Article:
In the late 2000s, the gulf evolved into a hub of pirate activity. By 2013, attacks in the waters had steadily declined due to active private security and international navy patrols.[15] India receives USD 50 billion in imports and sends USD 60 billion in exports through this area annually. Due to this, and for the sake of protecting the trade of other countries, India keeps a warship escort in this area.[16]


A geologically young body of water, the Gulf of Aden has a unique biodiversity that contains many varieties of fish, coral, seabirds and invertebrates. This rich ecological diversity has benefited from a relative lack of pollution during the history of human habitation around the gulf. However, environmental groups fear that the lack of a coordinated effort to control pollution may jeopardize the gulf's ecosphere.[17] Whales, dolphins, and dugongs[18] were once common[19] before being severely reduced by commercial hunts, including by mass illegal hunts by Soviet Union and Japan in 1960s to 70s.[20] Critically endangered Arabian humpback whales were once seen in large numbers,[21] but only a few large whales still appear in the gulf waters, including Bryde's whales,[22] blue whales,[23] and toothed whales inhabiting deep-seas such as sperm whales[24] and tropical bottlenose whales.[25]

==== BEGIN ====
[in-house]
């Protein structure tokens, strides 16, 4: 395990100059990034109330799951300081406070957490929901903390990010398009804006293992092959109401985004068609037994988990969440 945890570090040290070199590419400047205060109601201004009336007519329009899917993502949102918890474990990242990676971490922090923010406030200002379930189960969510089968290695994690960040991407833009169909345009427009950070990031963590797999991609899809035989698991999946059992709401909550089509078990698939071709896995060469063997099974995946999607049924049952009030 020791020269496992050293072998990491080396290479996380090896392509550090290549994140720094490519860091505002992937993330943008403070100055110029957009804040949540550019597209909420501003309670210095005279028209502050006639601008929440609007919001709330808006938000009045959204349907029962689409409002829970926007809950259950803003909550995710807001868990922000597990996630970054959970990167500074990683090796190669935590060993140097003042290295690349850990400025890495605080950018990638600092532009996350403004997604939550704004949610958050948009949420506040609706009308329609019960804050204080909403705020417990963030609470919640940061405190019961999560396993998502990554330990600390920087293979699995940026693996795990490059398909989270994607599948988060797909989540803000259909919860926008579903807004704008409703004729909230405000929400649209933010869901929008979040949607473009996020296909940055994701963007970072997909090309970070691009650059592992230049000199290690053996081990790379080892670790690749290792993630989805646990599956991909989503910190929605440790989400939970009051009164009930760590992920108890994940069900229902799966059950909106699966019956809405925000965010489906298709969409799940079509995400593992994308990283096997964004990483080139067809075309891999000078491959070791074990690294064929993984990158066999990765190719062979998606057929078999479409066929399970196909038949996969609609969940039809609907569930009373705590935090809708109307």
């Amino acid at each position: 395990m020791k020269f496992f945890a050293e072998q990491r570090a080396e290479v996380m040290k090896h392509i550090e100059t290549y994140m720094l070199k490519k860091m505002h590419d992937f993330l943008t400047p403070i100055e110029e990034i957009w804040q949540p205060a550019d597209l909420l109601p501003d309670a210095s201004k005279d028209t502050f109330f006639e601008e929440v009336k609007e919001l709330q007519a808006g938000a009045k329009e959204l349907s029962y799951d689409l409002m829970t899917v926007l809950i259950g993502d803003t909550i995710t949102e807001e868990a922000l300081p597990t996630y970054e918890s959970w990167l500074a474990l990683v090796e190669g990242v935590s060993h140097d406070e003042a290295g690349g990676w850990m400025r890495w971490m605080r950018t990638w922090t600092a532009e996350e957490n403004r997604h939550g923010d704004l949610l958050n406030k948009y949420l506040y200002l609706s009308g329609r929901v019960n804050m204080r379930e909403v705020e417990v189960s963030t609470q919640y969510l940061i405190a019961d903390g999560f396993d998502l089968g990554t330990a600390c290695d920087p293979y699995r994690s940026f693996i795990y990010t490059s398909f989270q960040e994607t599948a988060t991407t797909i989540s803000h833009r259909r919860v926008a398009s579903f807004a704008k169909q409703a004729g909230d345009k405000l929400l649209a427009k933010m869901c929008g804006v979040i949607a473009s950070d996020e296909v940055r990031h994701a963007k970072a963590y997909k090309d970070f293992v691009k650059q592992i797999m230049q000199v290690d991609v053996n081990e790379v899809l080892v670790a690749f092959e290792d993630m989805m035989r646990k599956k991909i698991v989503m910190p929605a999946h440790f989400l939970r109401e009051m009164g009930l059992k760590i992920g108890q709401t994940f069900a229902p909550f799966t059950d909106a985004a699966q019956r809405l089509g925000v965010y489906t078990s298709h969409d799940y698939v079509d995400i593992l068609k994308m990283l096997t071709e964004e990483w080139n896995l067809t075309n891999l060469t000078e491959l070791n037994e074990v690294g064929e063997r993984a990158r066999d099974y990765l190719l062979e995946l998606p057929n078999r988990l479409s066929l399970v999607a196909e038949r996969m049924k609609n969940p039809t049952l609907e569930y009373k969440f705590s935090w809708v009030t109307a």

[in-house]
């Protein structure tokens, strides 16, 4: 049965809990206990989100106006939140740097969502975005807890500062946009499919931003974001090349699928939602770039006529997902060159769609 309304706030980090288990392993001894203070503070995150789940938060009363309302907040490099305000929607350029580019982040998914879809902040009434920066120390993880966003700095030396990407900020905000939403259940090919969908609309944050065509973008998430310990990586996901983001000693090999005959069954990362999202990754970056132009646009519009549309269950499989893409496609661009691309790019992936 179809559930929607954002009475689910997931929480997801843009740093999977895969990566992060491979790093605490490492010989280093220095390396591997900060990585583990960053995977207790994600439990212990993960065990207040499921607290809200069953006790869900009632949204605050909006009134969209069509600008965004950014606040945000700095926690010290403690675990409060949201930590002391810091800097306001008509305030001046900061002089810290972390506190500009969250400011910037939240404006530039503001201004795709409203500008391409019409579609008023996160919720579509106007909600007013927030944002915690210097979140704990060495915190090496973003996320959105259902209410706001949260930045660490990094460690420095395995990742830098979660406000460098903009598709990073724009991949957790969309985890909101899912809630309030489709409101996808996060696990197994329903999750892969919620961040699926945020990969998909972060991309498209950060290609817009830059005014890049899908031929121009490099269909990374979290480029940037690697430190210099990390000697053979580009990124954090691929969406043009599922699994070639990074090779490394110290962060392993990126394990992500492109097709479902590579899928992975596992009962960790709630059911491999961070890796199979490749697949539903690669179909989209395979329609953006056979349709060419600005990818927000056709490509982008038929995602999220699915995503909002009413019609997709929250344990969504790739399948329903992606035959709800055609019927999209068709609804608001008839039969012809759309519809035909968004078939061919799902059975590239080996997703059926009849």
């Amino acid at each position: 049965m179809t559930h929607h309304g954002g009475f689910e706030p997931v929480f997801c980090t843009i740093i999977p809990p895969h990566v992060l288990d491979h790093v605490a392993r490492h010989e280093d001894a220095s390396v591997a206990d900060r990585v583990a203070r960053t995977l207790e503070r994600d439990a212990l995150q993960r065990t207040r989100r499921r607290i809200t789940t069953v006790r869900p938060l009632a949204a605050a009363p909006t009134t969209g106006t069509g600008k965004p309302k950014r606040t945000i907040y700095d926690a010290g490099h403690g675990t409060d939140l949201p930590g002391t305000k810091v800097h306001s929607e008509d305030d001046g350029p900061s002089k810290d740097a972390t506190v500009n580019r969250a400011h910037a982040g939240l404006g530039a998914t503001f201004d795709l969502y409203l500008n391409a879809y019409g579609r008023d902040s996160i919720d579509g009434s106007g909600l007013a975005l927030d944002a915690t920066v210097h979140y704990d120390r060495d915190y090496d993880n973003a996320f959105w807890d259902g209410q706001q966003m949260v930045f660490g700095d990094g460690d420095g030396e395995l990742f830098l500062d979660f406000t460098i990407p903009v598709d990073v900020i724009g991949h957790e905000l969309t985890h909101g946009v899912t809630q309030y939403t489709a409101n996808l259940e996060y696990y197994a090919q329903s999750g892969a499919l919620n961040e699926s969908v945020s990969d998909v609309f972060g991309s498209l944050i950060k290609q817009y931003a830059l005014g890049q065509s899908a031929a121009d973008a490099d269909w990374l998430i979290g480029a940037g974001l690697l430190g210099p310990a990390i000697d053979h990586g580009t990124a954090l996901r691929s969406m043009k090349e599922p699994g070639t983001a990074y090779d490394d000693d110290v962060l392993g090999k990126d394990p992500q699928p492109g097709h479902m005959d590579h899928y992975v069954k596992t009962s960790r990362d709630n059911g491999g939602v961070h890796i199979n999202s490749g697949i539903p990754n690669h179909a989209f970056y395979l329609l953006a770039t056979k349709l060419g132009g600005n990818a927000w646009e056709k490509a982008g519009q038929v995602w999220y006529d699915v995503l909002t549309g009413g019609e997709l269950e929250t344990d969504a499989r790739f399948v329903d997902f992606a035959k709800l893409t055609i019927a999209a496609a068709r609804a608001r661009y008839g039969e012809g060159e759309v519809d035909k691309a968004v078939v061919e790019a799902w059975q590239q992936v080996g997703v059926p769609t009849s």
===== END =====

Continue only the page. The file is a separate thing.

See also


Space Station photograph of the Gulf of Aden and the Horn of Africa


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  2. Schott, Friedrich, et al. "Summer monsoon response of the northern Somali Current, 1995." Geophysical Research Letters 24.21 (1997): 2565-2568.
  3. Findlater, J. "Observational aspects of the low-level cross-equatorial jet stream of the western Indian Ocean." Monsoon Dynamics. Birkhäuser, Basel, 1978. 1251-1262.
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  9. Strabo's discussion of the matter
  10. Identifiants et Référentiels Sudoc Pour L'Enseignement Supérieur et la Recherche - Abū al-Fidā (1273-1331) (in French)